Skip to content

Journal Article

Can village savings and loan groups be a potential tool in the malnutrition fight? Mixed method findings from Mozambique

Authors

Publication date

Dec 2014

Summary

Child malnutrition is a pervasive problem in sub-Saharan Africa that affects individual and national development. This article examines the impact of participation in village savings and loan (VSL) groups, alone and in combination with a rotating labor scheme called Ajuda Mútua (AM), on household and child nutritional outcomes in Nampula Province in Mozambique. It combines findings from an impact evaluation and a qualitative exploration of the dynamics underlying nutritional outcomes.
Three pairs of districts were randomly allocated to two interventions (VSL or VSL + AM) or control. The impact evaluation utilized a prospective, longitudinal design. In total, 1276 households were surveyed at baseline in 2009 and three years later. Difference-in-difference propensity score matching models estimated program impacts on months of food sufficiency and household dietary diversity scores (HDDS) at the household level, and on individual dietary diversity scores (IDDS) and weight-for-age at the child level. In the qualitative study, in-depth interviews (IDIs) were completed with a subset of 36 VSL and 36 VSL + AM participants from two districts who had taken part in the two surveys. Transcripts were analyzed using thematic analysis.
Survey data indicate that both interventions had a statistically significant, positive effect on months of food sufficiency. The HDDS increased for VSL + AM households and their matched controls; however, the increase was smaller for the VSL + AM group. The difference in increase between the two groups was statistically significant. At the child level, participation in VSL only was found to increase the IDDS. There was no significant effect for weight-for-age. Mean values for both the HDDS and the IDDS remained low. IDIs confirmed that there were improvements in seasonal and transitory food insecurity, which occur when recurring periods of extreme scarcity or sporadic crises are experienced. Due to the timing of the cycle, VSLs provided participants with an infusion of cash to purchase food during the hunger season. VSLs and AMs also offered mechanisms to cope with unexpected events through loans and social support. However, IDIs highlighted lack of money as a persistent challenge in accessing foods to supplement home-grown staples for a diversified nutritional intake. Though parents tended to be aware of the nutritional needs of children, they faced financial constraints in meeting them. There were also indications of a sex gap between control over resources by men and the role played by women in child nutrition.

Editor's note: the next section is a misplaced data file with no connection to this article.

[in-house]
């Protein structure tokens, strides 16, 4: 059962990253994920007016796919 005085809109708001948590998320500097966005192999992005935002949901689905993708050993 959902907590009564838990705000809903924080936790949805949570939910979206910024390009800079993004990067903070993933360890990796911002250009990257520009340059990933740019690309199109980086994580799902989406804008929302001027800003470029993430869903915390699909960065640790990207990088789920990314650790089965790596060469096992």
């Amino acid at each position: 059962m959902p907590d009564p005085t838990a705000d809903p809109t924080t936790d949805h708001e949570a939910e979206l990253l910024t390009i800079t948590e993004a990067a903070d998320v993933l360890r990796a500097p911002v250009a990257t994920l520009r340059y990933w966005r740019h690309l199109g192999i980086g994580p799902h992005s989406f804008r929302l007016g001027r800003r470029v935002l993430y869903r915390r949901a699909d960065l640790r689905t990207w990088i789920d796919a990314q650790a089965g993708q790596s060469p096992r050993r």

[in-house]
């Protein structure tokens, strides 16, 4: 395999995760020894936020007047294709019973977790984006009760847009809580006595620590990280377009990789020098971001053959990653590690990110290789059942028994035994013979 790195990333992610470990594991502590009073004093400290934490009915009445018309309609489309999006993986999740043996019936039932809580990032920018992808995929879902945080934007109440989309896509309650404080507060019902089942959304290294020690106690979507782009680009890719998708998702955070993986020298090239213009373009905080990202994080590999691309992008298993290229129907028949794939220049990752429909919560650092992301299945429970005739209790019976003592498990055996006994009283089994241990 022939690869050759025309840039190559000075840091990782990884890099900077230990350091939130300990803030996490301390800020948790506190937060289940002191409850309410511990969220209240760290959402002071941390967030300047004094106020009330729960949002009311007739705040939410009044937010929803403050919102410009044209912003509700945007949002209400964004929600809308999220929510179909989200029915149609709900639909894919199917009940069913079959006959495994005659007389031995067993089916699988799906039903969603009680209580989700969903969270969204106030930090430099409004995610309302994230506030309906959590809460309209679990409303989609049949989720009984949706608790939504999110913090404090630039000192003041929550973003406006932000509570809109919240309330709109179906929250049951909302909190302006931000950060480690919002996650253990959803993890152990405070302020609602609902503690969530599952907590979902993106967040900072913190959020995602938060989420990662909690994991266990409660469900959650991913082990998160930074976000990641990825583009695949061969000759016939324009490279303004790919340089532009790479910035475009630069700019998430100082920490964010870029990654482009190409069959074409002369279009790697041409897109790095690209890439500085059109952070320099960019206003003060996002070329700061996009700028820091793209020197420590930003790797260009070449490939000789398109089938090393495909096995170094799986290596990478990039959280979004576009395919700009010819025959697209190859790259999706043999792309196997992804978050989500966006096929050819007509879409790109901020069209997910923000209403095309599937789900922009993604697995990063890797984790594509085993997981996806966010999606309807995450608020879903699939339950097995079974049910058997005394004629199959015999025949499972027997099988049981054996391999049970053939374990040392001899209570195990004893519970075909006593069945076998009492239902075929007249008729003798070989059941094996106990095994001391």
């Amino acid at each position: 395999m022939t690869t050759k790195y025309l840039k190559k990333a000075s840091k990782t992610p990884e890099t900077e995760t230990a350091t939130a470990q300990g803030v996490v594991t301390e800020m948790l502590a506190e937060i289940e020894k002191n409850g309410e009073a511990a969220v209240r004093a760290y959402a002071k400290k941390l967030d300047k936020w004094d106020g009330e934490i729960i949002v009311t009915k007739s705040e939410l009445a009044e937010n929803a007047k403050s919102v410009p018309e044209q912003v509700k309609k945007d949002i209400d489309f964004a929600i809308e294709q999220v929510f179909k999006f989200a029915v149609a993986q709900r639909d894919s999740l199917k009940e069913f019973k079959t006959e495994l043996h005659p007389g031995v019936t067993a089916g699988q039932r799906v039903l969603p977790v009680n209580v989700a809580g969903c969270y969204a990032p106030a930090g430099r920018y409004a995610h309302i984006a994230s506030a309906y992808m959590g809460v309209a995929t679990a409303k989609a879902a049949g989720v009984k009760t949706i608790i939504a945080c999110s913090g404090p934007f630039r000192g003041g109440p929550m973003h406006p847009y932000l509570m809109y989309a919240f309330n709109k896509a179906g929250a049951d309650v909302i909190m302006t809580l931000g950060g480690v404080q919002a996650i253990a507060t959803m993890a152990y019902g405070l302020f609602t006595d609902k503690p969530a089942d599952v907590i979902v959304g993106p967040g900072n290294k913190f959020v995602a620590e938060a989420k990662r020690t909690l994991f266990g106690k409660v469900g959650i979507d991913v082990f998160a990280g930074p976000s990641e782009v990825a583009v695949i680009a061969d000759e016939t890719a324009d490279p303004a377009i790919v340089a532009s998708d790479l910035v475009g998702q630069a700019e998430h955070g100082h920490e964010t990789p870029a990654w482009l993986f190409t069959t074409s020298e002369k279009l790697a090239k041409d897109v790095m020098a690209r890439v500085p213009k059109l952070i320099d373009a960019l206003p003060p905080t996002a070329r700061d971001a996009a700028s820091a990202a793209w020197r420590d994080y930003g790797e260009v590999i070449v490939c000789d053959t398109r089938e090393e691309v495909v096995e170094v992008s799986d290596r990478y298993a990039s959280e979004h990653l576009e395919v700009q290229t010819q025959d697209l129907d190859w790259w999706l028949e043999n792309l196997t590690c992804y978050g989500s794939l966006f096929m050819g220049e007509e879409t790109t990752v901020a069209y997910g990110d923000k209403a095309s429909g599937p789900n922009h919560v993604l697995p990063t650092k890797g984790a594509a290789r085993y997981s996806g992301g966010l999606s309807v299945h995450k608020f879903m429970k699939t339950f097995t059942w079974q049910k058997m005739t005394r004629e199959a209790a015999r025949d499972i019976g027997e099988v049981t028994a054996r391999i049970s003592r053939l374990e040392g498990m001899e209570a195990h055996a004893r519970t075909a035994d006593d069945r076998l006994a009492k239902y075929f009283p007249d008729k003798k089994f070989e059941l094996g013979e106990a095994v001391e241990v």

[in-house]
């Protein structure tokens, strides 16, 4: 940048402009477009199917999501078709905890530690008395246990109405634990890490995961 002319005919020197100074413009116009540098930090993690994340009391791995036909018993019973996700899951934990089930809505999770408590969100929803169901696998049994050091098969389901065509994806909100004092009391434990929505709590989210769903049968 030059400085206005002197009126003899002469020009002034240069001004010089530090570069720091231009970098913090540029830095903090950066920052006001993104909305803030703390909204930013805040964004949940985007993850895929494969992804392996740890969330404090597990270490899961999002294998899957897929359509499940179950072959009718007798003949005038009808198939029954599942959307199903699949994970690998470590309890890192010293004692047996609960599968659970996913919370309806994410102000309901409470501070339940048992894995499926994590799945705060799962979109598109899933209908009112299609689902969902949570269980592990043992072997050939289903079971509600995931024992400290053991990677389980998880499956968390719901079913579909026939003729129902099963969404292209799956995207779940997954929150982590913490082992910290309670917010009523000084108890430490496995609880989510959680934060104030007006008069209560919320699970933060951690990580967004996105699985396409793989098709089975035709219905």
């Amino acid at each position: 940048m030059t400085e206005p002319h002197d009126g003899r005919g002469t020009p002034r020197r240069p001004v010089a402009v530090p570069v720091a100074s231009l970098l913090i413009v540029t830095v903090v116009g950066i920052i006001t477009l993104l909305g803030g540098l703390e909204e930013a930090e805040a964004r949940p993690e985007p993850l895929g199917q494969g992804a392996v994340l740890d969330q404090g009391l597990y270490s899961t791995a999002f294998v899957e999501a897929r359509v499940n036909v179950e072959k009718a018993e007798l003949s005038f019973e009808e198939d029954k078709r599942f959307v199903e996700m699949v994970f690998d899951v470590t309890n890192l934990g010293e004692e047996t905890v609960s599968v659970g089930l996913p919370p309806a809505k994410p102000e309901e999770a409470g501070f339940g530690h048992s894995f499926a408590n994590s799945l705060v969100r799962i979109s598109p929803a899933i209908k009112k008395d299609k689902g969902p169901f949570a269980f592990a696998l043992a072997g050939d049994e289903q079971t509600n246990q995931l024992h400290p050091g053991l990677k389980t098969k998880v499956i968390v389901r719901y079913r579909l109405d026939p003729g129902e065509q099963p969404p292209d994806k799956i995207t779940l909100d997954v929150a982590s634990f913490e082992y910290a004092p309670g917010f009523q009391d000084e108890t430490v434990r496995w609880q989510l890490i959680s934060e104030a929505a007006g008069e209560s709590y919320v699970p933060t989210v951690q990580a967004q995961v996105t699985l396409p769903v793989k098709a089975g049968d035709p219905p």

Findings underscore the potential of economic-strengthening activities such as VSLs for improving seasonal and transitory food security, but highlight the need for additional supporting interventions in order to overcome chronic nutritional challenges.

Published in

Children and Youth Services Review

Volume and page numbers

47 , 113 -120

DOI

http://dx.doi.org/10.1016/j.childyouth.2014.07.010

ISSN

16

Subjects

Child Development, Poverty, Household Economics, and Health

Notes

Open Access article; 0190-7409/© 2014 Family Health International. Published by Elsevier Ltd. This is an open access article under the CC BY-NC-ND license (http://creativecommons.org/licenses/by-nc-nd/3.0/).

#522766


Research home

Research home

News

Latest findings, new research

Publications search

Search all research by subject and author

Podcasts

Researchers discuss their findings and what they mean for society

Projects

Background and context, methods and data, aims and outputs

Events

Conferences, seminars and workshops

Survey methodology

Specialist research, practice and study

Taking the long view

ISER's annual report

Themes

Key research themes and areas of interest